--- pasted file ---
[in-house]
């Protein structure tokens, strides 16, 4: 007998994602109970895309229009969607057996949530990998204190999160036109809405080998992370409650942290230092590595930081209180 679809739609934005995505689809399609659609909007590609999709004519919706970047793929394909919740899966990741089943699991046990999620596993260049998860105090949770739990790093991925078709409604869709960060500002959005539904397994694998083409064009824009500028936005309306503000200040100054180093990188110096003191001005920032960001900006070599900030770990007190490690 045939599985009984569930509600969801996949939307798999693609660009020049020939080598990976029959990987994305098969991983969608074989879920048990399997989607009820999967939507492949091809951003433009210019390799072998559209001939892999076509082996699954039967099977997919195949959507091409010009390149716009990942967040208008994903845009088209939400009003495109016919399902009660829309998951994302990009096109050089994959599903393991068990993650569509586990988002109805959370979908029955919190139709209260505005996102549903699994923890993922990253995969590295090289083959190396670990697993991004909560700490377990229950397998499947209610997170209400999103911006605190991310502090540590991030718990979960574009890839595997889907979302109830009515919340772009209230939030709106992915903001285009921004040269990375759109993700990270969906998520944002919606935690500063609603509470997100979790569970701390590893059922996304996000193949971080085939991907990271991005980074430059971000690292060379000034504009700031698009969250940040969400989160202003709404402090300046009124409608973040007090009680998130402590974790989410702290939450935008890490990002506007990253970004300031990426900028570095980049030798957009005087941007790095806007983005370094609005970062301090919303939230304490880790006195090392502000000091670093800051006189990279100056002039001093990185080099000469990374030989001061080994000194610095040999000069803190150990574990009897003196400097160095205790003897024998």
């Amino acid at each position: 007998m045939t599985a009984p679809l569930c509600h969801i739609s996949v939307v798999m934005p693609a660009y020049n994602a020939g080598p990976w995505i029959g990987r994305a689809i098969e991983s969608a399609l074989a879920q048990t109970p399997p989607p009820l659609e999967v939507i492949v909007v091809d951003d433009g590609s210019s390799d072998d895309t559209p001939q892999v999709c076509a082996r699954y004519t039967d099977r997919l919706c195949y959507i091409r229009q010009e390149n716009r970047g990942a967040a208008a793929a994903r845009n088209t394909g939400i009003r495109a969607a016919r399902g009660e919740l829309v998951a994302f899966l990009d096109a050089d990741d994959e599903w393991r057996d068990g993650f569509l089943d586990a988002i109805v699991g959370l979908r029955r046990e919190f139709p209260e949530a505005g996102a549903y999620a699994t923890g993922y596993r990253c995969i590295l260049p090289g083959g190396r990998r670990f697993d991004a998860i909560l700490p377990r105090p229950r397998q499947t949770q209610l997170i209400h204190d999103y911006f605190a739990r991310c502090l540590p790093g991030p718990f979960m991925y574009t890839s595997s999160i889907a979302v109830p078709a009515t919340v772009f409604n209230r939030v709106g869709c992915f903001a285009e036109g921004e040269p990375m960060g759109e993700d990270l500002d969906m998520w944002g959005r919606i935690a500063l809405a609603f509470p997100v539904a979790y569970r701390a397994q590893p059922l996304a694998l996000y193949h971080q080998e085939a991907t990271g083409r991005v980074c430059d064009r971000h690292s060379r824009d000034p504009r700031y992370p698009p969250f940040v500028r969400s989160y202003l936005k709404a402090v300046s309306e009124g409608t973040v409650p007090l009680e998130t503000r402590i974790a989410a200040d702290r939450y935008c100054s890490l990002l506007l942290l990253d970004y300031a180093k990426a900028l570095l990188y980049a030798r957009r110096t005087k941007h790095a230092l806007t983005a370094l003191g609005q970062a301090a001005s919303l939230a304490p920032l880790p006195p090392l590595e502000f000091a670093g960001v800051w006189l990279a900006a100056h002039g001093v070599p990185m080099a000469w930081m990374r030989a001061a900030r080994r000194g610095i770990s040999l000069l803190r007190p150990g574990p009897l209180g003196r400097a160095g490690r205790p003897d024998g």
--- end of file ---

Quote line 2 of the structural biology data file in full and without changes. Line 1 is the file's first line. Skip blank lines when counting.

């Protein structure tokens, strides 16, 4: 007998994602109970895309229009969607057996949530990998204190999160036109809405080998992370409650942290230092590595930081209180 679809739609934005995505689809399609659609909007590609999709004519919706970047793929394909919740899966990741089943699991046990999620596993260049998860105090949770739990790093991925078709409604869709960060500002959005539904397994694998083409064009824009500028936005309306503000200040100054180093990188110096003191001005920032960001900006070599900030770990007190490690 045939599985009984569930509600969801996949939307798999693609660009020049020939080598990976029959990987994305098969991983969608074989879920048990399997989607009820999967939507492949091809951003433009210019390799072998559209001939892999076509082996699954039967099977997919195949959507091409010009390149716009990942967040208008994903845009088209939400009003495109016919399902009660829309998951994302990009096109050089994959599903393991068990993650569509586990988002109805959370979908029955919190139709209260505005996102549903699994923890993922990253995969590295090289083959190396670990697993991004909560700490377990229950397998499947209610997170209400999103911006605190991310502090540590991030718990979960574009890839595997889907979302109830009515919340772009209230939030709106992915903001285009921004040269990375759109993700990270969906998520944002919606935690500063609603509470997100979790569970701390590893059922996304996000193949971080085939991907990271991005980074430059971000690292060379000034504009700031698009969250940040969400989160202003709404402090300046009124409608973040007090009680998130402590974790989410702290939450935008890490990002506007990253970004300031990426900028570095980049030798957009005087941007790095806007983005370094609005970062301090919303939230304490880790006195090392502000000091670093800051006189990279100056002039001093990185080099000469990374030989001061080994000194610095040999000069803190150990574990009897003196400097160095205790003897024998």